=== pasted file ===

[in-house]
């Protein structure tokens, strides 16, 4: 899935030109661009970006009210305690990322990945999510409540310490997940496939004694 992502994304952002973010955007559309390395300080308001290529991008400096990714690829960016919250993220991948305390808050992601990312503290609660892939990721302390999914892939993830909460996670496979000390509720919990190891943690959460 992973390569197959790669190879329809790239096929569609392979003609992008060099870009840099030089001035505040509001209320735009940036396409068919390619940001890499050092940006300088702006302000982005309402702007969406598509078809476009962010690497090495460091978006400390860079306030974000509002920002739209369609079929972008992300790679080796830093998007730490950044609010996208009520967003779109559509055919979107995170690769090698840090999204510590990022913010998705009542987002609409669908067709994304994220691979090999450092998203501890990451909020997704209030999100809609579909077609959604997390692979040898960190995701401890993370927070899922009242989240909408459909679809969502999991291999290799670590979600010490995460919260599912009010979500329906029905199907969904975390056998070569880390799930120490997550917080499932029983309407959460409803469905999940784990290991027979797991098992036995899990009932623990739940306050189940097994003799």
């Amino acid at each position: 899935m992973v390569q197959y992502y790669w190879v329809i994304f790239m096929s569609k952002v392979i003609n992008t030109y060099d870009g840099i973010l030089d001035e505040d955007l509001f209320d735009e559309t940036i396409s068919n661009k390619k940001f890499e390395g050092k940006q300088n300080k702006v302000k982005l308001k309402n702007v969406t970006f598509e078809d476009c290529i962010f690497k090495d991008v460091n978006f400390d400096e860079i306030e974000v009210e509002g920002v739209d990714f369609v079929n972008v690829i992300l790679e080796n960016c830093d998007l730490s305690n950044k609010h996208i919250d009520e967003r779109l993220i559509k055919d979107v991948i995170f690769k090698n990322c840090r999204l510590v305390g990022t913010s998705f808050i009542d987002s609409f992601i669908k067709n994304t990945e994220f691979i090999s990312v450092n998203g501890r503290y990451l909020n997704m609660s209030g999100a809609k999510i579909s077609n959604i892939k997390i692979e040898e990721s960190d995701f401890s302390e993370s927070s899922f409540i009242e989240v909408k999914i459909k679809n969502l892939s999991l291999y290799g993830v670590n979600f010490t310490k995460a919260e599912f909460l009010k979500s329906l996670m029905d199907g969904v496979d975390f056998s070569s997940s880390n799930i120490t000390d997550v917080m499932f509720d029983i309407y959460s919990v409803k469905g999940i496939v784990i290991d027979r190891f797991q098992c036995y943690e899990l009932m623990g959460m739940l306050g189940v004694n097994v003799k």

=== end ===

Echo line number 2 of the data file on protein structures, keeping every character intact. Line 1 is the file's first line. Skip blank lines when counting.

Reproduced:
């Protein structure tokens, strides 16, 4: 899935030109661009970006009210305690990322990945999510409540310490997940496939004694 992502994304952002973010955007559309390395300080308001290529991008400096990714690829960016919250993220991948305390808050992601990312503290609660892939990721302390999914892939993830909460996670496979000390509720919990190891943690959460 992973390569197959790669190879329809790239096929569609392979003609992008060099870009840099030089001035505040509001209320735009940036396409068919390619940001890499050092940006300088702006302000982005309402702007969406598509078809476009962010690497090495460091978006400390860079306030974000509002920002739209369609079929972008992300790679080796830093998007730490950044609010996208009520967003779109559509055919979107995170690769090698840090999204510590990022913010998705009542987002609409669908067709994304994220691979090999450092998203501890990451909020997704209030999100809609579909077609959604997390692979040898960190995701401890993370927070899922009242989240909408459909679809969502999991291999290799670590979600010490995460919260599912009010979500329906029905199907969904975390056998070569880390799930120490997550917080499932029983309407959460409803469905999940784990290991027979797991098992036995899990009932623990739940306050189940097994003799």